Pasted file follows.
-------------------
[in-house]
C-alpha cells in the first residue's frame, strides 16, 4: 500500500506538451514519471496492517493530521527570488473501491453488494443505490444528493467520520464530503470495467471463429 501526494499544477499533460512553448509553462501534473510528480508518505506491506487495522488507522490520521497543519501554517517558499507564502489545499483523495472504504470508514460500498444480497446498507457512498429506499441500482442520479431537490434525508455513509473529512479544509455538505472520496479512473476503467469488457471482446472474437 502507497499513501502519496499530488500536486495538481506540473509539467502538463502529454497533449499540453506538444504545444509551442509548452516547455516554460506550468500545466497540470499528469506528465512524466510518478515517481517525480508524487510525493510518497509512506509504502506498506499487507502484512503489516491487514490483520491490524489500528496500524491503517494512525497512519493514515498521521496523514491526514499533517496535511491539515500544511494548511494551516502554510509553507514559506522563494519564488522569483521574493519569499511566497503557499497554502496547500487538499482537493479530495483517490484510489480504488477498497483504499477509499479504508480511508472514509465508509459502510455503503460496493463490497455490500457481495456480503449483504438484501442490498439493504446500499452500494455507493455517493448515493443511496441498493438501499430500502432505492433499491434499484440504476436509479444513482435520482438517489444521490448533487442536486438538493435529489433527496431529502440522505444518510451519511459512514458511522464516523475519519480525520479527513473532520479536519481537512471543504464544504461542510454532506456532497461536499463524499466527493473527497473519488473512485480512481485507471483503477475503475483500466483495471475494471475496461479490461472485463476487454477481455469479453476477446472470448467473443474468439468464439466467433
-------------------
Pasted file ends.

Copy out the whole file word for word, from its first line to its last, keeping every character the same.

[in-house]
C-alpha cells in the first residue's frame, strides 16, 4: 500500500506538451514519471496492517493530521527570488473501491453488494443505490444528493467520520464530503470495467471463429 501526494499544477499533460512553448509553462501534473510528480508518505506491506487495522488507522490520521497543519501554517517558499507564502489545499483523495472504504470508514460500498444480497446498507457512498429506499441500482442520479431537490434525508455513509473529512479544509455538505472520496479512473476503467469488457471482446472474437 502507497499513501502519496499530488500536486495538481506540473509539467502538463502529454497533449499540453506538444504545444509551442509548452516547455516554460506550468500545466497540470499528469506528465512524466510518478515517481517525480508524487510525493510518497509512506509504502506498506499487507502484512503489516491487514490483520491490524489500528496500524491503517494512525497512519493514515498521521496523514491526514499533517496535511491539515500544511494548511494551516502554510509553507514559506522563494519564488522569483521574493519569499511566497503557499497554502496547500487538499482537493479530495483517490484510489480504488477498497483504499477509499479504508480511508472514509465508509459502510455503503460496493463490497455490500457481495456480503449483504438484501442490498439493504446500499452500494455507493455517493448515493443511496441498493438501499430500502432505492433499491434499484440504476436509479444513482435520482438517489444521490448533487442536486438538493435529489433527496431529502440522505444518510451519511459512514458511522464516523475519519480525520479527513473532520479536519481537512471543504464544504461542510454532506456532497461536499463524499466527493473527497473519488473512485480512481485507471483503477475503475483500466483495471475494471475496461479490461472485463476487454477481455469479453476477446472470448467473443474468439468464439466467433